A BIT OF INSPIRATION.
Bressant was in the habit of spending three hours every afternoon at the Parsonage. Part of this time was passed in the professor’s study, pursuing theological lore; for, whatever the young man’s ultimate expectations with regard to his career and fortune may have been, it was no part of his plan to allow his future father-in-law to suspect any tiling else than what he had already given him to understand.
After lessons were over he joined Sophie on the balcony, walked with her in the garden, or gave her his arm up the hill. Cornelia was seldom to be seen, at least within speaking distance. At the same time she did not keep entirely out of the way. Often, when wandering with her sister through the garden-paths, Bressant would catch a glimpse of her buoyant figure and rich-toned face upon the balcony; or, if himself established there, would presently behold her, in a garden hat and shortened skirt, raking the fallen leaves off the paths and flower-beds, and perhaps trundling them stoutly away in a wheelbarrow afterward. It thus happened that, although seldom exchanging a word with her, he was continually receiving fresh reminders of her, in one way or another; and he was, moreover, haunted by an idea that Cornelia was not unconscious that he was observing her.
Two or three days subsequent to Cornelia’s conversation with Sophie on the hill-top, Bressant, on his afternoon way to the Parsonage, met the former coming in the opposite direction. It was nearly at the end of the long level stretch, which was now resplendent with many-colored maples, which were interspersed at short intervals between the willows. He had been walking; swiftly with his eyes on the ground, when, chancing to raise them, lie saw Cornelia walking on toward him.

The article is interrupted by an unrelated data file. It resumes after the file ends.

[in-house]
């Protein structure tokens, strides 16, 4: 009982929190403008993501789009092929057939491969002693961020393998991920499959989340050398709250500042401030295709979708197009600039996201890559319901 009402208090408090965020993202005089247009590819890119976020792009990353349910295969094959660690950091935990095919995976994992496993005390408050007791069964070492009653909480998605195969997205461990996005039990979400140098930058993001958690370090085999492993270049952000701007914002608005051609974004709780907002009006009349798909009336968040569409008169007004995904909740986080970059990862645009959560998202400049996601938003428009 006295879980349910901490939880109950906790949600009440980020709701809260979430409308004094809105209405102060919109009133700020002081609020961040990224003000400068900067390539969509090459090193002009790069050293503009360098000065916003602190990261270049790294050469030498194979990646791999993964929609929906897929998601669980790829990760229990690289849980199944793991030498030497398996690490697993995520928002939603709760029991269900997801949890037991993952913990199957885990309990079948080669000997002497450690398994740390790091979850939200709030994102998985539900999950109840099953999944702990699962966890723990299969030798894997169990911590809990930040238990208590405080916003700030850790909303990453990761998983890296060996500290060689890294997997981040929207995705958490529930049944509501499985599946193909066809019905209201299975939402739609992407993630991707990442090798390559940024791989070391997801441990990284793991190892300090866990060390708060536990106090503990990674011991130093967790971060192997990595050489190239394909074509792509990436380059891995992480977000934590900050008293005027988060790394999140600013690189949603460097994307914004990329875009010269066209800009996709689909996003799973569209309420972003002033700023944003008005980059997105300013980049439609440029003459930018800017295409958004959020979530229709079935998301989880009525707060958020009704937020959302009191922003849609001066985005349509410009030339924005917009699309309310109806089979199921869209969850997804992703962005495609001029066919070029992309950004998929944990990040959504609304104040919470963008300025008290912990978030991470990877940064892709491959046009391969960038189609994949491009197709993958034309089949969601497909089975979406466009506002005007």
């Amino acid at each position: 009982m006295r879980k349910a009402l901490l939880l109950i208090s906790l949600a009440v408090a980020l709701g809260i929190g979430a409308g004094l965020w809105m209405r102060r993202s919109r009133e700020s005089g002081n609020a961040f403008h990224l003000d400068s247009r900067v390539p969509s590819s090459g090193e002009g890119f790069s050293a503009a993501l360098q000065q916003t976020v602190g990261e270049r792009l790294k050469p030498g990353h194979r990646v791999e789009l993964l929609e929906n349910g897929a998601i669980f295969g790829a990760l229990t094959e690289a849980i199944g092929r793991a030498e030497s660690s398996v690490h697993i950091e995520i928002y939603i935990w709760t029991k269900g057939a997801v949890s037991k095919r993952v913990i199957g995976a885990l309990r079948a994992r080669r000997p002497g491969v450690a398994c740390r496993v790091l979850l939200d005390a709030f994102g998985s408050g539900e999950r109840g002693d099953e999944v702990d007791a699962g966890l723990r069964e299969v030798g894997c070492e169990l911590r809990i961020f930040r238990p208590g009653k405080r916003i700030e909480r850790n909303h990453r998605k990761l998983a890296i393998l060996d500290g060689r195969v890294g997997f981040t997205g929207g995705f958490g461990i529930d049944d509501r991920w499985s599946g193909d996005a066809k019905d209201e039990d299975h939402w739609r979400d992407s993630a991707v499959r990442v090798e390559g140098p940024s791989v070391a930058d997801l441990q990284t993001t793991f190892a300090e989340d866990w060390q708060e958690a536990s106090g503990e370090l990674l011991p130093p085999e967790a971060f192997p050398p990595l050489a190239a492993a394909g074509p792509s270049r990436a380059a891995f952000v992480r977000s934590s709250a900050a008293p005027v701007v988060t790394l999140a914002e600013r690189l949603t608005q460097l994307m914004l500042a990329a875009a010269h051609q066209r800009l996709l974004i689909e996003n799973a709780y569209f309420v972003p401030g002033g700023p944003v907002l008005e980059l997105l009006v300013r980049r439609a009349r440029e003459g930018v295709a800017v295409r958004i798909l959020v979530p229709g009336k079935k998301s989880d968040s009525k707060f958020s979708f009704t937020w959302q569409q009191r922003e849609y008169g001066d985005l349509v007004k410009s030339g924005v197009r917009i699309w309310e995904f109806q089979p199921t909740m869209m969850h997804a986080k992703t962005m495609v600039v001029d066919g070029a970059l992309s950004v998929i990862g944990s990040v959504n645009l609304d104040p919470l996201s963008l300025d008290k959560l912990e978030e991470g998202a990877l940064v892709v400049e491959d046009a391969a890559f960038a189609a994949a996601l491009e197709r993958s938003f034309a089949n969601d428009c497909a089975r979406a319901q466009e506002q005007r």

How beautifully she trod, erect, her round chin held in, stepping daintily yet firmly; it seemed as if the earth were an elastic sphere beneath her feet, she moving tirelessly onward. She had plucked a branch of gorgeous leaves from one of the maples, which she brandished about ever and anon, to keep the flies away. A straw hat, narrow-brimmed, slanted downward over hair and forehead. Her oval cheeks were more than usually luminous from exercise; her eyes were bright tawny brown, the lids shaped in curves, like the edges of a leaf. The vigorous roundness of her full and perfect figure was hinted here and there through the light drapery of her dress, as she walked forward. The October breeze seemed the sweeter for blowing past her.
“You must be rather late—I don’t often meet you!” said she, with a smile which put Bressant traitorously at his ease.
“Early, more than late,” responded he, stopping as he saw that she stopped.
“Are you?—well, then—I don’t often see you—would you mind walking with me just a little way?” and she touched him lightly on the shoulder with her maple-branch, as with the wand of an enchantress.